Recalling my last lap, I did NOT want this dude on my wheel. And he REALLY wanted to be on my wheel. We started the lap HARD.
I was stomping up a climb about a mile in when all of the sudden, there's a buzzing sound and my back wheel slams to a halt. What just happened?! Oh, my seatbag came loose again. And this time it fell down and jammed in my back wheel/frame. And then got ripped off.
I stuffed the dead seatbag in my jersey (AGAIN!) and frantically took off with a lead that was now better measured in bike lengths than seconds.
But, now we're on lap two, and I am *learning*. Giddy pedaling was down, but mistake-free riding was way, way up. I ended up clocking almost an identical lap time to the first lap and sent Ross out with a one minute head start.
We finished the rotation and had extended our lead to a whopping four minutes after five hours. After eight hours, 10 minutes, because 2nd place had flatted. Every lap Jay did was a dice roll -- if he had another crash, he might not be able to finish his lap at all, and we wouldn't even know. Waiting for him the tent was nerve wracking.
The sun went down and we knew the next 10 hours would decide the race. If the roadies (and Jay's back) could hold it together for 12 night laps, we had it.
The first night laps went fine, about three minutes slower than day laps, although the fact that Jay had to use his bike as a cane whenever he dismounted was definitely costing him more time, since he was dismounting more at night.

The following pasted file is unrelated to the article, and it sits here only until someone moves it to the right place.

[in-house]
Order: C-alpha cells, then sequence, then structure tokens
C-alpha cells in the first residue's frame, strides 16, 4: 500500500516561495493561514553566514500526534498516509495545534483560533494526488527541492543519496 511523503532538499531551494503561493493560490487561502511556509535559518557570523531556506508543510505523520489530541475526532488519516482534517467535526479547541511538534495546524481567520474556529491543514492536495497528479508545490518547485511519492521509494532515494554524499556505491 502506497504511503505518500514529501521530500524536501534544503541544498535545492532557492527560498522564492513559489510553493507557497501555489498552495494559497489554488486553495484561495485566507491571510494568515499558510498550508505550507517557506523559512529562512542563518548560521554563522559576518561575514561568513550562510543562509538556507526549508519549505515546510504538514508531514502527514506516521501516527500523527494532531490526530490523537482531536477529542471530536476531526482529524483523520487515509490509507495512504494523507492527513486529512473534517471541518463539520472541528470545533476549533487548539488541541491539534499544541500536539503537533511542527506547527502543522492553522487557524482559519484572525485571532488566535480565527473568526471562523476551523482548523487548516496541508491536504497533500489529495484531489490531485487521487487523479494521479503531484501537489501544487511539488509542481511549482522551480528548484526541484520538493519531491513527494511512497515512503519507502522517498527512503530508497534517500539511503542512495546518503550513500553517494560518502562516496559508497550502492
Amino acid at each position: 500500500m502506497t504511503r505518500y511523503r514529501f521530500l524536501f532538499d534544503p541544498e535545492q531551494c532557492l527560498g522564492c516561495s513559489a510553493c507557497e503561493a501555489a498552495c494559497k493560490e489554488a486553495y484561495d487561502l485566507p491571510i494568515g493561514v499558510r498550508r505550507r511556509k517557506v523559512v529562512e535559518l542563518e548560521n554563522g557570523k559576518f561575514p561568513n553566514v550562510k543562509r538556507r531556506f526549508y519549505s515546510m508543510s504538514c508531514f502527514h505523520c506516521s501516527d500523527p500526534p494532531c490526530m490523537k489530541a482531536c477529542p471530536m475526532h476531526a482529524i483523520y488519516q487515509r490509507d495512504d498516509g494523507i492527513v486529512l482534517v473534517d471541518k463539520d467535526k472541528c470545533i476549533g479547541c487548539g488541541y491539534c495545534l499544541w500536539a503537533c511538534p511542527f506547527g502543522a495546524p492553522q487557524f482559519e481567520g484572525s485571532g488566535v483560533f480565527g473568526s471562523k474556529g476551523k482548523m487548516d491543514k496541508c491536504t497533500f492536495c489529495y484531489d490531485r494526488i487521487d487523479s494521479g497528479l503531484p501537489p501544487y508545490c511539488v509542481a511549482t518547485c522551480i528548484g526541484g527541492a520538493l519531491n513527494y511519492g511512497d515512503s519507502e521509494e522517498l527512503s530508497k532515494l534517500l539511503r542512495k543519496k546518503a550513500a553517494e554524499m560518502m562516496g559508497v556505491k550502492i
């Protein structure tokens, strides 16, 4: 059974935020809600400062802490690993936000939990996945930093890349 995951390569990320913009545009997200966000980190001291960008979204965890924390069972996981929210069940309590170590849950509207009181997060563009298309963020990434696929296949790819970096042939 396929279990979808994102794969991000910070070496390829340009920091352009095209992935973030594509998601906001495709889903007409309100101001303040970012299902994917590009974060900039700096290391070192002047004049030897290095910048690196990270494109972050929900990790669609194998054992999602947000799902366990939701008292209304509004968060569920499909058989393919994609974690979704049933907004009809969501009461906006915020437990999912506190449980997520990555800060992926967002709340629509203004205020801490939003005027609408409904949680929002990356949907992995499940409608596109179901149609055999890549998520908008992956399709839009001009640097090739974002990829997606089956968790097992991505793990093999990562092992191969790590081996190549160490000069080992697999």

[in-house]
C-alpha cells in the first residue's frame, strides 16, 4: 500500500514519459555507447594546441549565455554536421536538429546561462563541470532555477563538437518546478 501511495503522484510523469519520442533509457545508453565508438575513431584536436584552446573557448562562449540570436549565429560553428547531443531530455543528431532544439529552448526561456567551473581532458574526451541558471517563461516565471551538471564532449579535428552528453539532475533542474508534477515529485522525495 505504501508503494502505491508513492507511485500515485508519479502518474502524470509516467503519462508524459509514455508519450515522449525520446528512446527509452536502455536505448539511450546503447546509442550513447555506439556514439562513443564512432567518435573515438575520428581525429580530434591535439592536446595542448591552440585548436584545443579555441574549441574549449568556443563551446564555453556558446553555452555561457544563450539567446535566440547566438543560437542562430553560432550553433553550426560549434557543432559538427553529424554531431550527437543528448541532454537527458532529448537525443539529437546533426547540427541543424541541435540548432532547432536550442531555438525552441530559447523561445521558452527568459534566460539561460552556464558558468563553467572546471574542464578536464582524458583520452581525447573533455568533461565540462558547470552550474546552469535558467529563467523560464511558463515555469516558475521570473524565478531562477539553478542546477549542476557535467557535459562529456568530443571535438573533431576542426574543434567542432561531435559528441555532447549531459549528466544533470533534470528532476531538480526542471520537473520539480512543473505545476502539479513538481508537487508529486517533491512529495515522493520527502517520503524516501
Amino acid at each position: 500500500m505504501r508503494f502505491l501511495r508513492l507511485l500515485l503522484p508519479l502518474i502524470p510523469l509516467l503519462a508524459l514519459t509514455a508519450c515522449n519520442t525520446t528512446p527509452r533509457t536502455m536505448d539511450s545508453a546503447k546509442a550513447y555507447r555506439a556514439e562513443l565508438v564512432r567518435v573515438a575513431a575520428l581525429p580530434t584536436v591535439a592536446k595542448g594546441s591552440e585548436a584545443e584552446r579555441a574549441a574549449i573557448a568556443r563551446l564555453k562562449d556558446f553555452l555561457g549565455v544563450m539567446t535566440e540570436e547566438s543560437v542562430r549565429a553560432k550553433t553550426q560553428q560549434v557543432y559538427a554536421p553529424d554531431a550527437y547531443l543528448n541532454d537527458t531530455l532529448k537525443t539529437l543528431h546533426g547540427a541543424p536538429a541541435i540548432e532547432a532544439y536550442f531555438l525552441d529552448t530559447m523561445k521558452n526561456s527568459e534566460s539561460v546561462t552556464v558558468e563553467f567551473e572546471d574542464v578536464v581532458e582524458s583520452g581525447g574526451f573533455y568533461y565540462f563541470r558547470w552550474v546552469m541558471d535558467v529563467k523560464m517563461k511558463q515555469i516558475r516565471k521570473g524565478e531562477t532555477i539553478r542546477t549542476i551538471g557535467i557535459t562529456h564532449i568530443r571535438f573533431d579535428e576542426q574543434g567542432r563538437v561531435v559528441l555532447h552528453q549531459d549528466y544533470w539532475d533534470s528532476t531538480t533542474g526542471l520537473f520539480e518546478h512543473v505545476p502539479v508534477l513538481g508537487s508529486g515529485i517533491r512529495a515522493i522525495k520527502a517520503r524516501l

I've ridden this race a lot, and I really like the challenge of riding fast at night. My first night lap felt GOOD. But, night laps always feel good, that's the problem -- the reduced visibility increases your sense of speed. This is why people will claim things like "I ride faster at night" sometimes. But the clock doesn't lie -- my first night lap was a 42:54, my slowest of the race by over 90 seconds.
But when I went back to the tent for my after-midnight lap (lap five), they had posted the "fastest night lap" standings. And that 42:54 was the best, by almost a minute over Sheldon Miller.
I was only sitting fifth on the day-lap standings, though -- I'd been beaten by Don Seib, Sheldon, Brian Lyster and Sam Anderson on the first afternoon. Some of them were on five-man teams, or cruiser teams, so I didn't know if they'd even ridden a night lap yet.
I started my fifth lap feeling kind of queasy, because it's a 24 hour race and that's how the low points go. But early in the lap, I realized that the cramp in my side that had been present for the last three laps was gone. And we were over halfway done. And every line I'd blown on my first night lap, I remembered.
After two miles, the lap was going well and I was feeling decent. I realized this was my last shot at a fast night lap, and who knows how fast the guys who beat me on day laps were currently riding.
I went as hard as I could hold, and took as many risks as I dared. Zero mistakes. It felt fast, but the last one felt fast, too. The time? 42:20, 34 seconds faster than my previous night lap, and slower than every day lap I'd done that far.
(Laps like this are why huge improvements at night are such a red flag)